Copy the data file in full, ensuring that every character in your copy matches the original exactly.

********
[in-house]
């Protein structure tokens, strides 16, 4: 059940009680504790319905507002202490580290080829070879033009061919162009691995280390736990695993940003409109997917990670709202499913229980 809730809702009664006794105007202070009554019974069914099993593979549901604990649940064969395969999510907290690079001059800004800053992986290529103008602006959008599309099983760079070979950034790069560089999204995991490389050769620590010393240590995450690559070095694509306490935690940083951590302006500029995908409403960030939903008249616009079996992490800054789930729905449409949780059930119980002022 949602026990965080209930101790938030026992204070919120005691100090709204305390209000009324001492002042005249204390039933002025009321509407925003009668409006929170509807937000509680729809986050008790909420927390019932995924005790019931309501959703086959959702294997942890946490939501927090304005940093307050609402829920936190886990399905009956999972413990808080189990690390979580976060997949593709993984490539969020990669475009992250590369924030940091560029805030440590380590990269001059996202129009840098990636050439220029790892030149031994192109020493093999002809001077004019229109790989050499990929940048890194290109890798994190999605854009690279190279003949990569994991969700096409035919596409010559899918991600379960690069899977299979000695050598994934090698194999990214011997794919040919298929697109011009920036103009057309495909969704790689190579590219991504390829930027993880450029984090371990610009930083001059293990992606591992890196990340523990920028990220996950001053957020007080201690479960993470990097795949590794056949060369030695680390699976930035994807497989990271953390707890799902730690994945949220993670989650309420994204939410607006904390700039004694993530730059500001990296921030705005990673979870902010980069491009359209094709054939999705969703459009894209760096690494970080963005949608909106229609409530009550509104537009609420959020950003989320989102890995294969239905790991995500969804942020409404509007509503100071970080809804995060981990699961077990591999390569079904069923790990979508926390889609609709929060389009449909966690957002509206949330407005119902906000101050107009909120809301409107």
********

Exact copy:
[in-house]
């Protein structure tokens, strides 16, 4: 059940009680504790319905507002202490580290080829070879033009061919162009691995280390736990695993940003409109997917990670709202499913229980 809730809702009664006794105007202070009554019974069914099993593979549901604990649940064969395969999510907290690079001059800004800053992986290529103008602006959008599309099983760079070979950034790069560089999204995991490389050769620590010393240590995450690559070095694509306490935690940083951590302006500029995908409403960030939903008249616009079996992490800054789930729905449409949780059930119980002022 949602026990965080209930101790938030026992204070919120005691100090709204305390209000009324001492002042005249204390039933002025009321509407925003009668409006929170509807937000509680729809986050008790909420927390019932995924005790019931309501959703086959959702294997942890946490939501927090304005940093307050609402829920936190886990399905009956999972413990808080189990690390979580976060997949593709993984490539969020990669475009992250590369924030940091560029805030440590380590990269001059996202129009840098990636050439220029790892030149031994192109020493093999002809001077004019229109790989050499990929940048890194290109890798994190999605854009690279190279003949990569994991969700096409035919596409010559899918991600379960690069899977299979000695050598994934090698194999990214011997794919040919298929697109011009920036103009057309495909969704790689190579590219991504390829930027993880450029984090371990610009930083001059293990992606591992890196990340523990920028990220996950001053957020007080201690479960993470990097795949590794056949060369030695680390699976930035994807497989990271953390707890799902730690994945949220993670989650309420994204939410607006904390700039004694993530730059500001990296921030705005990673979870902010980069491009359209094709054939999705969703459009894209760096690494970080963005949608909106229609409530009550509104537009609420959020950003989320989102890995294969239905790991995500969804942020409404509007509503100071970080809804995060981990699961077990591999390569079904069923790990979508926390889609609709929060389009449909966690957002509206949330407005119902906000101050107009909120809301409107």